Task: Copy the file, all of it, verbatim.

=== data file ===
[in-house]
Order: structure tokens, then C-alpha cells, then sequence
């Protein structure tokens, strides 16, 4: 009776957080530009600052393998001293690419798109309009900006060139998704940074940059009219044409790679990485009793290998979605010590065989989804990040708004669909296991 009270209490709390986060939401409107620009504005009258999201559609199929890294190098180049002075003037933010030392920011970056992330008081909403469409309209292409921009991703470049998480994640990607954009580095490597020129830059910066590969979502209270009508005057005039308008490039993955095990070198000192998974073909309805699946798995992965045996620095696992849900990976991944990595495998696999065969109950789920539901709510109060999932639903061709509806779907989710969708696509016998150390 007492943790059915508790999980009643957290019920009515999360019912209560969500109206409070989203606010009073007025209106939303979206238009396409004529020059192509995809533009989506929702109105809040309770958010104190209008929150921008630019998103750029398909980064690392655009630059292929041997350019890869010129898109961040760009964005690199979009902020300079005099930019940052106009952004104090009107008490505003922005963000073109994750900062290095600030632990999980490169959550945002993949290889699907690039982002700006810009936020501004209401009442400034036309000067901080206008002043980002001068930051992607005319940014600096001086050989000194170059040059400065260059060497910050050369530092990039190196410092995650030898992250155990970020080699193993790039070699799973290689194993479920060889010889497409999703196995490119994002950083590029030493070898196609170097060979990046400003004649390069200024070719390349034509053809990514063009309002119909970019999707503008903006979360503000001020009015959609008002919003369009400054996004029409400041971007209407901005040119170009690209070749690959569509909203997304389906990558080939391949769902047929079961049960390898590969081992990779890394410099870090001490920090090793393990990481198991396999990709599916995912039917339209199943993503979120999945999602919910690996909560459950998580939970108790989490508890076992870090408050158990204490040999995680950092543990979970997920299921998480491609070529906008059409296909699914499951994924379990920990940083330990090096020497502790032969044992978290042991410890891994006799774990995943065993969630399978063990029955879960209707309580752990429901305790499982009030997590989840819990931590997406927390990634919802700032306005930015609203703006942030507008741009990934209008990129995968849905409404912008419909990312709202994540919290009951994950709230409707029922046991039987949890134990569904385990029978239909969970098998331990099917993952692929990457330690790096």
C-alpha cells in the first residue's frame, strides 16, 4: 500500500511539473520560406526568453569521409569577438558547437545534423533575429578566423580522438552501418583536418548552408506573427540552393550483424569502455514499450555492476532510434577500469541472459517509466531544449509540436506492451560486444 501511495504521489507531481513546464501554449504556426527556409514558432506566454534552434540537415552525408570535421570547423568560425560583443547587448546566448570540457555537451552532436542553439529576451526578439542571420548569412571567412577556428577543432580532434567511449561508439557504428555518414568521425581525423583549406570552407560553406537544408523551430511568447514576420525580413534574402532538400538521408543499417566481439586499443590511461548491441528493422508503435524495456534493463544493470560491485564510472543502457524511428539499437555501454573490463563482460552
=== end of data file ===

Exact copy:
[in-house]
Order: structure tokens, then C-alpha cells, then sequence
């Protein structure tokens, strides 16, 4: 009776957080530009600052393998001293690419798109309009900006060139998704940074940059009219044409790679990485009793290998979605010590065989989804990040708004669909296991 009270209490709390986060939401409107620009504005009258999201559609199929890294190098180049002075003037933010030392920011970056992330008081909403469409309209292409921009991703470049998480994640990607954009580095490597020129830059910066590969979502209270009508005057005039308008490039993955095990070198000192998974073909309805699946798995992965045996620095696992849900990976991944990595495998696999065969109950789920539901709510109060999932639903061709509806779907989710969708696509016998150390 007492943790059915508790999980009643957290019920009515999360019912209560969500109206409070989203606010009073007025209106939303979206238009396409004529020059192509995809533009989506929702109105809040309770958010104190209008929150921008630019998103750029398909980064690392655009630059292929041997350019890869010129898109961040760009964005690199979009902020300079005099930019940052106009952004104090009107008490505003922005963000073109994750900062290095600030632990999980490169959550945002993949290889699907690039982002700006810009936020501004209401009442400034036309000067901080206008002043980002001068930051992607005319940014600096001086050989000194170059040059400065260059060497910050050369530092990039190196410092995650030898992250155990970020080699193993790039070699799973290689194993479920060889010889497409999703196995490119994002950083590029030493070898196609170097060979990046400003004649390069200024070719390349034509053809990514063009309002119909970019999707503008903006979360503000001020009015959609008002919003369009400054996004029409400041971007209407901005040119170009690209070749690959569509909203997304389906990558080939391949769902047929079961049960390898590969081992990779890394410099870090001490920090090793393990990481198991396999990709599916995912039917339209199943993503979120999945999602919910690996909560459950998580939970108790989490508890076992870090408050158990204490040999995680950092543990979970997920299921998480491609070529906008059409296909699914499951994924379990920990940083330990090096020497502790032969044992978290042991410890891994006799774990995943065993969630399978063990029955879960209707309580752990429901305790499982009030997590989840819990931590997406927390990634919802700032306005930015609203703006942030507008741009990934209008990129995968849905409404912008419909990312709202994540919290009951994950709230409707029922046991039987949890134990569904385990029978239909969970098998331990099917993952692929990457330690790096």
C-alpha cells in the first residue's frame, strides 16, 4: 500500500511539473520560406526568453569521409569577438558547437545534423533575429578566423580522438552501418583536418548552408506573427540552393550483424569502455514499450555492476532510434577500469541472459517509466531544449509540436506492451560486444 501511495504521489507531481513546464501554449504556426527556409514558432506566454534552434540537415552525408570535421570547423568560425560583443547587448546566448570540457555537451552532436542553439529576451526578439542571420548569412571567412577556428577543432580532434567511449561508439557504428555518414568521425581525423583549406570552407560553406537544408523551430511568447514576420525580413534574402532538400538521408543499417566481439586499443590511461548491441528493422508503435524495456534493463544493470560491485564510472543502457524511428539499437555501454573490463563482460552